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How Dietary Changes Can Improve Your Gout

Are you feeling a little pain in your feet after another weekend of barbecuing? Well, then maybe it’s time you learned about gout.

Often referred to as the “Disease of Kings” for its ties to famous monarchs such as Henry VIII, gout is an illness that can cause a royal amount of pain for those unfortunate enough to be afflicted.

Gout is a type of arthritis that occurs when needle-shaped urate crystals accumulate in joints, causing inflammation, redness, swelling and intense pain. These urate crystals can form when you have high levels of uric acid in your blood.

Uric acid is a substance that results from the breakdown of purines, which are part of all human tissue and are found in many common foods. Normally, uric acid dissolves in your blood and passes through your kidneys into your urine. When your body either produces too much uric acid or your kidneys excrete too little uric acid, however, the buildup of acid can form crystals.

The more purines you ingest, the more uric acid your body creates, increasing the risk of gout. These purine-rich foods can trigger a gout flare-up relatively quickly — often within two days of eating higher amounts of them, a study in the journal Annals of the Rheumatic Diseases found.

If you hope to safeguard yourself against a gout flare-up, then considering ingesting the following foods in the moderation:

Foods Known to Cause Gout

Seafood: This might be tough for those living in South Florida, but a wide variety of seafood contains elevated levels of purine that can lead to gout. Herring, anchovies, sardines, tuna and other oily fishes not only exacerbate symptoms during a gout flare-up, but they can trigger one as well. Not all seafood is created equal, however, as salmon, lobster, shrimp and crab can all still be ingested in moderation — no more than 4-6 ounces a day — without the risk of a gout flare-up.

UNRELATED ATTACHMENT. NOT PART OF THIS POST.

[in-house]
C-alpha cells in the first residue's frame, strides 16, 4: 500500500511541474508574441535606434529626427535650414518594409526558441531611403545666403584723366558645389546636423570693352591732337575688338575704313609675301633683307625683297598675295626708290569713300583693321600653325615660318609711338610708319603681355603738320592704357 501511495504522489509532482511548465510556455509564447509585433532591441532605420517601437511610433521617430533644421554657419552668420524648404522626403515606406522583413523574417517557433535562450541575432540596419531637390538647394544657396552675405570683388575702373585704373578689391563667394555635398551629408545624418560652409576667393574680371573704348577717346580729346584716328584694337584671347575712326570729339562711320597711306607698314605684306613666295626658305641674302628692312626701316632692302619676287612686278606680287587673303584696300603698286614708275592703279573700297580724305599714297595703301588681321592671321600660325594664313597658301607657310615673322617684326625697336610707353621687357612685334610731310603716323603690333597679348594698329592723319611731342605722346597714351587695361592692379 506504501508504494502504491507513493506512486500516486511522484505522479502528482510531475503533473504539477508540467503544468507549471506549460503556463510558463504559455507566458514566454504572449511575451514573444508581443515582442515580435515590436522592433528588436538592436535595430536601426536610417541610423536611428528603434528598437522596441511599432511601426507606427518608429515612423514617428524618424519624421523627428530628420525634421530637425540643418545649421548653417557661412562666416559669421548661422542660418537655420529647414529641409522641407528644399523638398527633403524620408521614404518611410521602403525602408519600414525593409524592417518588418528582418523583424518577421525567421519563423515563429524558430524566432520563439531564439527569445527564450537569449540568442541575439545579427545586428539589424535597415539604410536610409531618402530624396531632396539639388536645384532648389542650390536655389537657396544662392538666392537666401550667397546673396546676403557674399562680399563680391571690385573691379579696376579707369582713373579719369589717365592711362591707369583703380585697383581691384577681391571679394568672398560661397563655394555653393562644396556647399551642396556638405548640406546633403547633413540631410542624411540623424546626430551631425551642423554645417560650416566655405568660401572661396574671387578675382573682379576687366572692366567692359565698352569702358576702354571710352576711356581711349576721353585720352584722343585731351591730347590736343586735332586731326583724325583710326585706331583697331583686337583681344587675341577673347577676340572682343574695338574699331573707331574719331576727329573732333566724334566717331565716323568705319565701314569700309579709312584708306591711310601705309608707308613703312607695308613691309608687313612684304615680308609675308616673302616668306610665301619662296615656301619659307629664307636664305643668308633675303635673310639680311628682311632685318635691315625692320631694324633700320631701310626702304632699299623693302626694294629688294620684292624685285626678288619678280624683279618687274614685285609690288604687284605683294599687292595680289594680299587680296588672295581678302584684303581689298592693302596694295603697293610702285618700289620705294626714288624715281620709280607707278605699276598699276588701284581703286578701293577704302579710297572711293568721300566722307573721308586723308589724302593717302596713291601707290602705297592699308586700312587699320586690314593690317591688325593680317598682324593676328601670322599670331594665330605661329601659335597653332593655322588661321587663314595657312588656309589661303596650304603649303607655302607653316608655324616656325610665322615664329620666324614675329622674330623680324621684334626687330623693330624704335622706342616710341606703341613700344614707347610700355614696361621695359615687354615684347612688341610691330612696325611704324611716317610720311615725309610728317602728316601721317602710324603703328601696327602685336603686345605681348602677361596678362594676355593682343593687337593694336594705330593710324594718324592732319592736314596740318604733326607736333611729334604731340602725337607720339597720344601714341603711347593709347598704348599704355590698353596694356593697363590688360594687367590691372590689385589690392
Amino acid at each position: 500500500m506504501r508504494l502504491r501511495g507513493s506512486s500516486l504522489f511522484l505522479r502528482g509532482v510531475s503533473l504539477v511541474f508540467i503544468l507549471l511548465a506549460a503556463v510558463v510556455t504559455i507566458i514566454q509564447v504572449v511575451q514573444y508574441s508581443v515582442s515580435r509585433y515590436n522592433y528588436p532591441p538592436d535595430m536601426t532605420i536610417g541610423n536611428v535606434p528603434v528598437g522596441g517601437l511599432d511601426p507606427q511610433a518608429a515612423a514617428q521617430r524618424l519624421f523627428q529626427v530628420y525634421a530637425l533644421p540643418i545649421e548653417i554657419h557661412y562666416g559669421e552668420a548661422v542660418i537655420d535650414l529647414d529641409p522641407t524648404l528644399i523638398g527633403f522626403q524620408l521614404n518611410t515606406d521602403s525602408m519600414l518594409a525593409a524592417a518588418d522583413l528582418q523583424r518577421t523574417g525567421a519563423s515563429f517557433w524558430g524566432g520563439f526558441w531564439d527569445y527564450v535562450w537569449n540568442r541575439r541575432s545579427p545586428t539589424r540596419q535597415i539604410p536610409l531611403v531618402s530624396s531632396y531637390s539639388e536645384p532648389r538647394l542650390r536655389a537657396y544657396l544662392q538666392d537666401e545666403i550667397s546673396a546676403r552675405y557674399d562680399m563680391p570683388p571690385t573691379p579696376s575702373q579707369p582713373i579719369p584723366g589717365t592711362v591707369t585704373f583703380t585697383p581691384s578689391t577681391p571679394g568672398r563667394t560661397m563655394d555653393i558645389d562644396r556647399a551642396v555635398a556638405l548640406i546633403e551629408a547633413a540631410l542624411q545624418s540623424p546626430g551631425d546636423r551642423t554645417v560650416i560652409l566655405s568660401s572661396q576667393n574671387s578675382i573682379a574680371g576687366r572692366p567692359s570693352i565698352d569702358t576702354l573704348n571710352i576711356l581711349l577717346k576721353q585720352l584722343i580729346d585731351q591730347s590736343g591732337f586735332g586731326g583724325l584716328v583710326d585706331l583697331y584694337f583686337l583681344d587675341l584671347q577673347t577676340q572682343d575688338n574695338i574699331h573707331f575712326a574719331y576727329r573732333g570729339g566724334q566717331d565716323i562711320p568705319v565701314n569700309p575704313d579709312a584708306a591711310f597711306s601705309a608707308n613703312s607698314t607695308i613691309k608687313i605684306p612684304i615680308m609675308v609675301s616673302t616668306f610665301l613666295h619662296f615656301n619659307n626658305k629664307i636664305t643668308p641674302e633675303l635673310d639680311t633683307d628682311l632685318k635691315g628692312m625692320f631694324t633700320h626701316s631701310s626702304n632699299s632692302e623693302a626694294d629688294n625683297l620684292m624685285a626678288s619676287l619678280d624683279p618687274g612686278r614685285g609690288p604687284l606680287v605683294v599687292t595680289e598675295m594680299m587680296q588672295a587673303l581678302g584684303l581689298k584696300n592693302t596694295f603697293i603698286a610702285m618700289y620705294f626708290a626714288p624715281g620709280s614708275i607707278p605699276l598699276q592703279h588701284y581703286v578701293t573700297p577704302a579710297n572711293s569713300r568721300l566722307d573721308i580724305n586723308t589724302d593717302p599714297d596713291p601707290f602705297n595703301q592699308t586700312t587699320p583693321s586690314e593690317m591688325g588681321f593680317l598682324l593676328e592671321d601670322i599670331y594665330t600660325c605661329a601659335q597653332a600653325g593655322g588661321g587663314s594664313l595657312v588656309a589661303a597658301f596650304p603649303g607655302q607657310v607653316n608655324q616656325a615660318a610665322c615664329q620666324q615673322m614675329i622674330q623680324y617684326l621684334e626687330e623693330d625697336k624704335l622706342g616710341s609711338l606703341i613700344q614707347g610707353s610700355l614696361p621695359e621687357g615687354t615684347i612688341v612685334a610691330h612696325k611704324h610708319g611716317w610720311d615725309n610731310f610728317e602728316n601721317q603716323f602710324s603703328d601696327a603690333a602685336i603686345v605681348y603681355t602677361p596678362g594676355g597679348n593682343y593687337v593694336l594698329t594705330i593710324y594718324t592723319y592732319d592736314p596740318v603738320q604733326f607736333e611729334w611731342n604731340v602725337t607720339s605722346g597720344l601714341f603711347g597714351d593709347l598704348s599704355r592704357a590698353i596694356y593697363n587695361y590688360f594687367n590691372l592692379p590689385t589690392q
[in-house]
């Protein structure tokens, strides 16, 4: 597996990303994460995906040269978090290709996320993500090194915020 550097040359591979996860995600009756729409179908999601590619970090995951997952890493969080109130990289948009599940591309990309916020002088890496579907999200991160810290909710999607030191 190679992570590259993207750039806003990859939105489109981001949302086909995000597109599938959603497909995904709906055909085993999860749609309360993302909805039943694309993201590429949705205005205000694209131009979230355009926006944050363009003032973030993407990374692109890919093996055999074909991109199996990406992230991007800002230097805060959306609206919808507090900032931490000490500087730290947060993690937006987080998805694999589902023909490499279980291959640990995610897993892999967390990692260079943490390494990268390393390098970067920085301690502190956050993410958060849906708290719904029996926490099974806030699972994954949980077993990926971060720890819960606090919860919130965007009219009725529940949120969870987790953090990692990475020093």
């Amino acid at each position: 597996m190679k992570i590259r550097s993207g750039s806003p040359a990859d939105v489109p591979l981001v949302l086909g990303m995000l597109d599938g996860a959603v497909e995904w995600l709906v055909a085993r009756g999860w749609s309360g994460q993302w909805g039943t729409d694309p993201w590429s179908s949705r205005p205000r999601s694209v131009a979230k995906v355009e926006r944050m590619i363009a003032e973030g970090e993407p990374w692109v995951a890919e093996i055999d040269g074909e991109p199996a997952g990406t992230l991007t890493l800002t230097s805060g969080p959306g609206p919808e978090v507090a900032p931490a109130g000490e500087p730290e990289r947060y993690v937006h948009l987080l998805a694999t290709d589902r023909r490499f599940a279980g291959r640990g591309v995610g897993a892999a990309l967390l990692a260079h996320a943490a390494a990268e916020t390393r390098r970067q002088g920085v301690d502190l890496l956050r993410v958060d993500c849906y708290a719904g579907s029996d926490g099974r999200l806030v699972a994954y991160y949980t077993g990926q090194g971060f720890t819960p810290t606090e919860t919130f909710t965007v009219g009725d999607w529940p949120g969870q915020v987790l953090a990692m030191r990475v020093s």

Steak is one of many foods associated with gout. Read more to learn the rest! (Wikimedia Commons)

Steak is one of many foods associated with gout. Read more to learn the rest! (Wikimedia Commons)

Beer: How did Homer Simpson avoid getting gout? It’s baffling! Believe it or not, beer is actually twice as bad for those with gout than meats and seafood. The consumption of alcohol actually increases uric acid levels and then makes it difficult for the body to get rid of the excess buildup. For this reason, most doctors will recommend avoiding drinking alcohol altogether if you already have gout. However, if you insist on having a drink or two, wine is considered to be less harmful than beer.

Red Meat: Think of gout as a busy intersection — red means stop! While it’s unfair to expect someone to completely eliminate meat from their diet, white meats, like pork, and poultry contain slightly less purines and are considered to be a better option than red meat for those hoping to avoid gout. That being said,  it’s important to keep your consumption of all meats and wild game to an overall minimum, remembering to mix in numerous vegetables and fruits in with your regular meals.

Organ Meats: Like red and white meat, organ meats also contain a high amount of purines. In fact, liver, kidneys and other organ meats are believed to contain some of the highest levels of purine, with calf’s liver leading the way with 460 mg of purine per serving. These meats should be at the top of the list of foods to avoid if you hope to continue living a gout-free life.

Sugary Drinks: Soda contains high fructose corn syrup, which stimulates uric acid production. Studies show that men and women who eat a lot of fructose or drink a lot of beverages with fructose corn syrup have a higher risk of developing gout. Instead of sugary drinks, stick with water, tea, coffee or pure, fresh-squeezed juice.

At Delray Beach Podiatry, Dr. Ian S. Goldbaum educates his patients on how to improve their gout through dietary improvements, while also treating the initial problem.

If you live in Delray Beach, Boynton Beach or Boca Raton and would like to know more, please see our contact information below to schedule a consultation.

Follow Delray Beach Podiatry on Twitter @Delray_Podiatry

The content on this website is for informational purposes only. Do not rely or act upon information from without seeking professional medical advice. If you live in South Florida and would like a consultation with Dr. Ian Goldbaum, a podiatric physician and surgeon with over 30 years of experience, please see our contact information below:


16244 S. Military Trail #290, Delray Beach, FL 33445



8198 Jog Road #100, Boynton Beach, FL 33472



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